Out of the blue, dilemma over graduations solved
Simultaneous ceremonies call for creativity and a quick lift.
By THOMAS C. TOBIN
Published May 16, 2007
Two kids. Two graduations. Two locations.
It all added up to one difficult decision for Brenda Nielsen, a widow with a daughter graduating Monday at 7:30 p.m. from Clearwater High and a son graduating the same day, same time from Palm Harbor University High.
One ceremony will be in Clearwater, the other in St. Petersburg.
"Which one do you watch graduate?" she asked. "It's not an easy choice."
Nielsen, 49, was working on a plan to have one of the ceremonies videotaped when Clearwater High principal Keith Mastorides intervened.
"Are you scared of heights?" he asked.
"Yes," she said. Terrified in fact.
It's all been arranged: Nielsen will take a helicopter from her daughter's graduation at Bright House Networks Field in Clearwater to Albert Whitted Municipal Airport in St. Petersburg. There, a car will whisk her to see her son's graduation at Tropicana Field.
To buy time, Clearwater High arranged to have Rebecca Lee Nielsen, 18, receive her diploma first and Palm Harbor High will see to it that Mark Lloyd Nielsen II, 17, receives his diploma last.
Mastorides secured the necessary takeoff and landing approvals from officials in both cities.
When he told her this, Nielsen cried.
She said she will overcome her fear of heights for her kids.
"I was in shock," she said this week. "Overwhelmed. Because it's hard nowadays to find people to go out of their way to make things go right, especially when they've got a lot on their plate.
"So right now," she said of Clearwater High's first-year principal, "he's my hero."
This time last year, Brenda Nielsen could see the scheduling conflict coming.
Six Pinellas high schools held graduation ceremonies at identical or similar times on the same Wednesday night in May, all at different locations. Clearwater and Palm Harbor were among them.
Last summer Nielsen began lobbying the district to avoid scheduling the two graduations at the same time.
While officials were sympathetic, she said, they told her scheduling graduations was a difficult process that transcended the concerns of any one family.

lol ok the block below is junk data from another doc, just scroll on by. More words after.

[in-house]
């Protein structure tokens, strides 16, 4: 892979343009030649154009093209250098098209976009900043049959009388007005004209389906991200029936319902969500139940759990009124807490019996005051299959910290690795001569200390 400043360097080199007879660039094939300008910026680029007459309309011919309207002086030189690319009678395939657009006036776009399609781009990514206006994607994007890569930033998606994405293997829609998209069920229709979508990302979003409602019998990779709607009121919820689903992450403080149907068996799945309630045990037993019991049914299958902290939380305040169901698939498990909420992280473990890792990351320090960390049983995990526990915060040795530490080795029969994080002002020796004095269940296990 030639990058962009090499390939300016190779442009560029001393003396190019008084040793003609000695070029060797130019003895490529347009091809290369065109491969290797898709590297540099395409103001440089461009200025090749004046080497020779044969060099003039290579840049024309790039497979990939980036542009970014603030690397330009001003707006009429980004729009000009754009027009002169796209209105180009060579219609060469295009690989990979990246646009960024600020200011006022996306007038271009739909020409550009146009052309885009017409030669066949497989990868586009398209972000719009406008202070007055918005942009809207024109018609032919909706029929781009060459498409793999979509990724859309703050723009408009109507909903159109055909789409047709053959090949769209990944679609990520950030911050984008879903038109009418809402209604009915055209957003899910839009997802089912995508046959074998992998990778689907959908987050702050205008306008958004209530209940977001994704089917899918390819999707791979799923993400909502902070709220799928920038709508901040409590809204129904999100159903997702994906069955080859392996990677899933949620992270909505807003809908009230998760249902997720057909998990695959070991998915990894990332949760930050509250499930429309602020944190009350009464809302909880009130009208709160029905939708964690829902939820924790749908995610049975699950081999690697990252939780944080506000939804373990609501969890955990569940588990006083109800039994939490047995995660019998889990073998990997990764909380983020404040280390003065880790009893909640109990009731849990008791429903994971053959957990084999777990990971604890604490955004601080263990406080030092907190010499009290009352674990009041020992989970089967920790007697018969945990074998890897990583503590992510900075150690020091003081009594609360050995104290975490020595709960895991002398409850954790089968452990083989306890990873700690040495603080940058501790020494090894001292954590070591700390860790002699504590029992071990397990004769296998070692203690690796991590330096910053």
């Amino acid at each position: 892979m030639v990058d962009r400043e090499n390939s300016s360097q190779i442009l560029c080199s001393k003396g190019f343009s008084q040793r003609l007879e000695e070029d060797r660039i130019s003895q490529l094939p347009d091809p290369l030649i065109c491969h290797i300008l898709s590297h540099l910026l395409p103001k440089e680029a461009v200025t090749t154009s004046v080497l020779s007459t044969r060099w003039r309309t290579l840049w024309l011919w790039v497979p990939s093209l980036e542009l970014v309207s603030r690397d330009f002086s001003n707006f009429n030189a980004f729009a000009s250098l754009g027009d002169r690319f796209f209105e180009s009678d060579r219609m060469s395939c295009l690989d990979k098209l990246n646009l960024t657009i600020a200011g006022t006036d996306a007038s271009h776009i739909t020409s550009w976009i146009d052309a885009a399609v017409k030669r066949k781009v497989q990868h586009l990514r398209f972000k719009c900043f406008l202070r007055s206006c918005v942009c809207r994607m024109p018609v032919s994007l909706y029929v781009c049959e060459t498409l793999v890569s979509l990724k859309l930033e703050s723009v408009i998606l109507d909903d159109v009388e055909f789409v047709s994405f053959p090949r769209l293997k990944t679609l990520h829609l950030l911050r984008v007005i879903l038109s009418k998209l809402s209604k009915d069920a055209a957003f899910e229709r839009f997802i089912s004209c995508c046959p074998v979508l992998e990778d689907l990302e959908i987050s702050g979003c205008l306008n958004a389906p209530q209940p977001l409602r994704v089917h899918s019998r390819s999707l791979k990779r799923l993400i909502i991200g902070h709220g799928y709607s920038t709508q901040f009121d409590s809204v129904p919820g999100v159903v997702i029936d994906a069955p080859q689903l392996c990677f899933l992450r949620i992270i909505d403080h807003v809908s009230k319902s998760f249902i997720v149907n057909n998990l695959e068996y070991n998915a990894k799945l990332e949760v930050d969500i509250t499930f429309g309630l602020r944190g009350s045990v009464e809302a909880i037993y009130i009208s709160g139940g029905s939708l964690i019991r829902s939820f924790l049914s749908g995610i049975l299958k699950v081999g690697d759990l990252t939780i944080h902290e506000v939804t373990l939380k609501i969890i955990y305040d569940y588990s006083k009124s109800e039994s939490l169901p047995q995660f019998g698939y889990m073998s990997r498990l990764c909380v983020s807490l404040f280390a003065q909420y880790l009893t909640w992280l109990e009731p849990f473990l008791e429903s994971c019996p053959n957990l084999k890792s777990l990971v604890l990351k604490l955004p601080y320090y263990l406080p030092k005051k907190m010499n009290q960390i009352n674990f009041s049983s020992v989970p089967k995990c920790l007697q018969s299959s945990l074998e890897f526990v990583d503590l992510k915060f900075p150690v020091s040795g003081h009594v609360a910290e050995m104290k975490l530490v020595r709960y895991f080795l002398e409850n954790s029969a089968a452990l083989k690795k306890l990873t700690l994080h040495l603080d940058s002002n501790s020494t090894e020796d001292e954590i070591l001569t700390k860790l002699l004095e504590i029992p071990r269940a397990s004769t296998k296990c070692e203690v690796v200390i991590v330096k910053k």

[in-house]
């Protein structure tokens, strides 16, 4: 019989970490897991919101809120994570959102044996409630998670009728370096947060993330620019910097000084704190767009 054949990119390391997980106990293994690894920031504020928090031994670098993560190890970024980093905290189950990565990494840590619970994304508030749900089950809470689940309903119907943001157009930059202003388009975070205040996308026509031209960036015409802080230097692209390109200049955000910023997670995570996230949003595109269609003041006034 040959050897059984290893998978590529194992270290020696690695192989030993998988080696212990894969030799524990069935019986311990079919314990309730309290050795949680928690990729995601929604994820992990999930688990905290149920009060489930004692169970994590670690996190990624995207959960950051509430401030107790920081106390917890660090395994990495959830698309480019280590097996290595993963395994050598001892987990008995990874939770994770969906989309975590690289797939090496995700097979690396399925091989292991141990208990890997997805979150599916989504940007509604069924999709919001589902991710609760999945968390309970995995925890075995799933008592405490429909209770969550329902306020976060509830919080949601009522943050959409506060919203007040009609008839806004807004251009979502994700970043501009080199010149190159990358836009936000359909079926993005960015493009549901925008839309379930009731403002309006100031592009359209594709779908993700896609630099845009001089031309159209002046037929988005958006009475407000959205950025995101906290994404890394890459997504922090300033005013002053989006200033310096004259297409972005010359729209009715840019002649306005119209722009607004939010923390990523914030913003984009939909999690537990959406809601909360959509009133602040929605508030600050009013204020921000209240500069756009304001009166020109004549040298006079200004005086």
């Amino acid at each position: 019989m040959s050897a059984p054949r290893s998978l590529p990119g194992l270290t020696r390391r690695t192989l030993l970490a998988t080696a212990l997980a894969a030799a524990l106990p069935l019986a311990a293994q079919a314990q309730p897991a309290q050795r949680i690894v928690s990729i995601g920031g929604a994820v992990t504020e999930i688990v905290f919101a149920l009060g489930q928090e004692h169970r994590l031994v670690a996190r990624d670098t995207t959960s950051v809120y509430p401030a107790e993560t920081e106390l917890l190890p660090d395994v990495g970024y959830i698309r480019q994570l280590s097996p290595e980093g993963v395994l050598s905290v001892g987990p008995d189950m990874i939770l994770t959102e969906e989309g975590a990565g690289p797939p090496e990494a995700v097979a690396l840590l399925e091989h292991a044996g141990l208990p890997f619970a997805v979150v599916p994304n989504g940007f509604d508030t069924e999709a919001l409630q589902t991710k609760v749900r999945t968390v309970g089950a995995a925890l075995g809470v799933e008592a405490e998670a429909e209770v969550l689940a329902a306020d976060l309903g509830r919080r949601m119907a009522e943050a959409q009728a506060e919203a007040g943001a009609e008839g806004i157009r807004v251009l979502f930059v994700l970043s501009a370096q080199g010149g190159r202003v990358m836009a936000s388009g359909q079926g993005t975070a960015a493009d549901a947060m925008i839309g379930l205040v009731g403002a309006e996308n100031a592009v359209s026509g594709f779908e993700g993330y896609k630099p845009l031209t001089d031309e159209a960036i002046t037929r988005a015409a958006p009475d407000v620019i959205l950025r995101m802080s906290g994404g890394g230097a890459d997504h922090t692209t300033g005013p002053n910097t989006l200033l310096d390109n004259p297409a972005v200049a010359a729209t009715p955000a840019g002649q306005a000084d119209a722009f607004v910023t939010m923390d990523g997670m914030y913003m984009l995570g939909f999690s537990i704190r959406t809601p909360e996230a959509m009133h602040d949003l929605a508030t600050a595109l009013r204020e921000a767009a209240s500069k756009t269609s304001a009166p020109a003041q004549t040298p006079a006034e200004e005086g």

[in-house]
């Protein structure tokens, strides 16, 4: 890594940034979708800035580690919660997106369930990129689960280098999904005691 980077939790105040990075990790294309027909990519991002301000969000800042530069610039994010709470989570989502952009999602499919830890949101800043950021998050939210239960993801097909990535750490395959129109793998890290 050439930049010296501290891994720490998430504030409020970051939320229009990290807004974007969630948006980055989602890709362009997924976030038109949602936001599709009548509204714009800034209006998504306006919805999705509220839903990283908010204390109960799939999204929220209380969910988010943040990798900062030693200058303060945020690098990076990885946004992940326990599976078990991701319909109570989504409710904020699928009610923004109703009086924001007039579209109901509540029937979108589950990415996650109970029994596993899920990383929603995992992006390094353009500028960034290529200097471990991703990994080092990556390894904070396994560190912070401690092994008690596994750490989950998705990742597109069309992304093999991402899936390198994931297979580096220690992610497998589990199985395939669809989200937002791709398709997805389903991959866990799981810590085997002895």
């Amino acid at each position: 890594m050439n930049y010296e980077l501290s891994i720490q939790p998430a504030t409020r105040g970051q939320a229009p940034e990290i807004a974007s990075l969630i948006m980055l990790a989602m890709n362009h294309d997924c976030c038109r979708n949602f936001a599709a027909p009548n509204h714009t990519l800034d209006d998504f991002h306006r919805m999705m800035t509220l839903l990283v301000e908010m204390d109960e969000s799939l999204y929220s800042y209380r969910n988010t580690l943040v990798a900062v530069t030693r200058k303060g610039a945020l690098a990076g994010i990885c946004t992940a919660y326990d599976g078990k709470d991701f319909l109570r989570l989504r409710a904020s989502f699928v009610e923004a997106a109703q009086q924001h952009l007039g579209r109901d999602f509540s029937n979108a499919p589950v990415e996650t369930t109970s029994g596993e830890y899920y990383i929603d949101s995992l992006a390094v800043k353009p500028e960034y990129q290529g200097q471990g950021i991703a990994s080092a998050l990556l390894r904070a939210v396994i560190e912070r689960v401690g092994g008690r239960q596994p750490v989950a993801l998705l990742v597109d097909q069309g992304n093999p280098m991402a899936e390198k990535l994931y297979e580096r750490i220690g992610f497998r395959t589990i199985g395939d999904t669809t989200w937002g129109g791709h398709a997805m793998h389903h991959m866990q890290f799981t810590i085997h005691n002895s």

She said one official suggested that she and her husband each go to one graduation. "Which would be nice," said Nielsen, whose husband, Mark Lloyd Nielsen, died in March 2002 after an unexplained coma. He was 47.
Though the family lives in Clearwater, Nielsen's son entered Palm Harbor's medical magnet program four years ago, wanting to follow in the footsteps of his father, who worked as a nurse.
Rebecca, who wants to be a teacher, opted for Clearwater High, where her mother graduated in 1976.
Brenda Nielsen's fears became real when the district announced graduation schedules early this year. Her children begged her not to make a stink, she said. "They just didn't want mom to upset the apple cart."
But mom made one more try about six weeks ago. She approached Mastorides, also a Clearwater alum, at Rebecca's awards ceremony for the school dance team.
"I told him, 'How can they do that to people? How can you get it changed?'"
He asked her to send him her concerns in an e-mail. Weeks passed. "I figured he wasn't able to work anything out, " Nielsen said.
Then he called Friday.
Mastorides had contacted Buzz Heuchan, an old family friend with an aerial photography business at Clearwater Airpark. Heuchan pointed him to Frank Marsalek, co-owner of Vertical Flight, another airpark business offering flight tours and aviation training.
Marsalek, 65, agreed to provide the flight at no cost. He said he would normally charge about $300.
"Everybody needs some help once in awhile," he said.
With the city's approval, Marsalek will pick up Nielsen on a baseball outfield next to Bright House Networks Field. The 13-mile trip should take six to eight minutes, he said.
Another airpark pilot helped out with similar arrangements in 2000 when a single mother could not make it to simultaneous graduations for Palm Harbor University High and Countryside High for her twin daughters.
Rebecca and Lloyd Nielsen plan to attend St. Petersburg College next year, but their high school graduations will be a time to look back and reflect on a hard-won milestone.
"It took me a long time to get them through," said Brenda Nielsen, whose helicopter trip will be a one-way affair.
Her mother will drive her back to Clearwater, she said.
"One time scared to death is enough for me."